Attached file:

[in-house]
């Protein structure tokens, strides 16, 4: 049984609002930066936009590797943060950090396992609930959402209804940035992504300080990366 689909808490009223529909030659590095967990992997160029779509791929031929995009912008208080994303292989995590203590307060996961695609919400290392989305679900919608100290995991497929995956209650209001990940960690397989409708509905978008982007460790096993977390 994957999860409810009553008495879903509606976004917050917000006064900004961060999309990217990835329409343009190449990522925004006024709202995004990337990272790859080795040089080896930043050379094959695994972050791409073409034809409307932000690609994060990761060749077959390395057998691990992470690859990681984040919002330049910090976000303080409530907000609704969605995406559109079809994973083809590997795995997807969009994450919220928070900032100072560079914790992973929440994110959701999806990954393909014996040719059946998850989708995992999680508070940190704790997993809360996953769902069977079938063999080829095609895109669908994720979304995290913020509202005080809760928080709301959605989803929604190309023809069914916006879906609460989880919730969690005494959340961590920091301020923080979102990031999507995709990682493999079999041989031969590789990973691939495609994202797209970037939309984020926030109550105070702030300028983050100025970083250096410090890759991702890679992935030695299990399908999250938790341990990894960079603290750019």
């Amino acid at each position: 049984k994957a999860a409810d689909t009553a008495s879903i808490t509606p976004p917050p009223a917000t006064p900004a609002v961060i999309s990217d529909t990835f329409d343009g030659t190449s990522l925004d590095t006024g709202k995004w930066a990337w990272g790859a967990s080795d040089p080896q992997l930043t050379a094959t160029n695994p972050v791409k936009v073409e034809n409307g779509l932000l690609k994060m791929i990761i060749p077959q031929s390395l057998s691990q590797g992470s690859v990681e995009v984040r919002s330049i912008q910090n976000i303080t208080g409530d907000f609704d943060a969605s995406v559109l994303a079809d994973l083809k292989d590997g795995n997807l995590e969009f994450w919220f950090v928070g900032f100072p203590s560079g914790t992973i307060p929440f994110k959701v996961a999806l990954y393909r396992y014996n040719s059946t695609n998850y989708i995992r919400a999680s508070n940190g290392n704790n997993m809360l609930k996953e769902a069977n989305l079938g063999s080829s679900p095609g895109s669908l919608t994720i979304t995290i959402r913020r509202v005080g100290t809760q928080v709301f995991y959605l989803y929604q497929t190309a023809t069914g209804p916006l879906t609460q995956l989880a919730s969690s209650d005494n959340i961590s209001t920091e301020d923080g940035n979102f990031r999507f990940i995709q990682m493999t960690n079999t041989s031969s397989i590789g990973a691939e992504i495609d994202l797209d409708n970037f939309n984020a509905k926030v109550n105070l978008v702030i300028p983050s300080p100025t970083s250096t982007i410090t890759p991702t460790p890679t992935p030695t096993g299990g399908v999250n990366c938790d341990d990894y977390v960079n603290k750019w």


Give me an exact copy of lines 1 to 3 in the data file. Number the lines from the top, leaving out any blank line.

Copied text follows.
[in-house]
């Protein structure tokens, strides 16, 4: 049984609002930066936009590797943060950090396992609930959402209804940035992504300080990366 689909808490009223529909030659590095967990992997160029779509791929031929995009912008208080994303292989995590203590307060996961695609919400290392989305679900919608100290995991497929995956209650209001990940960690397989409708509905978008982007460790096993977390 994957999860409810009553008495879903509606976004917050917000006064900004961060999309990217990835329409343009190449990522925004006024709202995004990337990272790859080795040089080896930043050379094959695994972050791409073409034809409307932000690609994060990761060749077959390395057998691990992470690859990681984040919002330049910090976000303080409530907000609704969605995406559109079809994973083809590997795995997807969009994450919220928070900032100072560079914790992973929440994110959701999806990954393909014996040719059946998850989708995992999680508070940190704790997993809360996953769902069977079938063999080829095609895109669908994720979304995290913020509202005080809760928080709301959605989803929604190309023809069914916006879906609460989880919730969690005494959340961590920091301020923080979102990031999507995709990682493999079999041989031969590789990973691939495609994202797209970037939309984020926030109550105070702030300028983050100025970083250096410090890759991702890679992935030695299990399908999250938790341990990894960079603290750019």
């Amino acid at each position: 049984k994957a999860a409810d689909t009553a008495s879903i808490t509606p976004p917050p009223a917000t006064p900004a609002v961060i999309s990217d529909t990835f329409d343009g030659t190449s990522l925004d590095t006024g709202k995004w930066a990337w990272g790859a967990s080795d040089p080896q992997l930043t050379a094959t160029n695994p972050v791409k936009v073409e034809n409307g779509l932000l690609k994060m791929i990761i060749p077959q031929s390395l057998s691990q590797g992470s690859v990681e995009v984040r919002s330049i912008q910090n976000i303080t208080g409530d907000f609704d943060a969605s995406v559109l994303a079809d994973l083809k292989d590997g795995n997807l995590e969009f994450w919220f950090v928070g900032f100072p203590s560079g914790t992973i307060p929440f994110k959701v996961a999806l990954y393909r396992y014996n040719s059946t695609n998850y989708i995992r919400a999680s508070n940190g290392n704790n997993m809360l609930k996953e769902a069977n989305l079938g063999s080829s679900p095609g895109s669908l919608t994720i979304t995290i959402r913020r509202v005080g100290t809760q928080v709301f995991y959605l989803y929604q497929t190309a023809t069914g209804p916006l879906t609460q995956l989880a919730s969690s209650d005494n959340i961590s209001t920091e301020d923080g940035n979102f990031r999507f990940i995709q990682m493999t960690n079999t041989s031969s397989i590789g990973a691939e992504i495609d994202l797209d409708n970037f939309n984020a509905k926030v109550n105070l978008v702030i300028p983050s300080p100025t970083s250096t982007i410090t890759p991702t460790p890679t992935p030695t096993g299990g399908v999250n990366c938790d341990d990894y977390v960079n603290k750019w």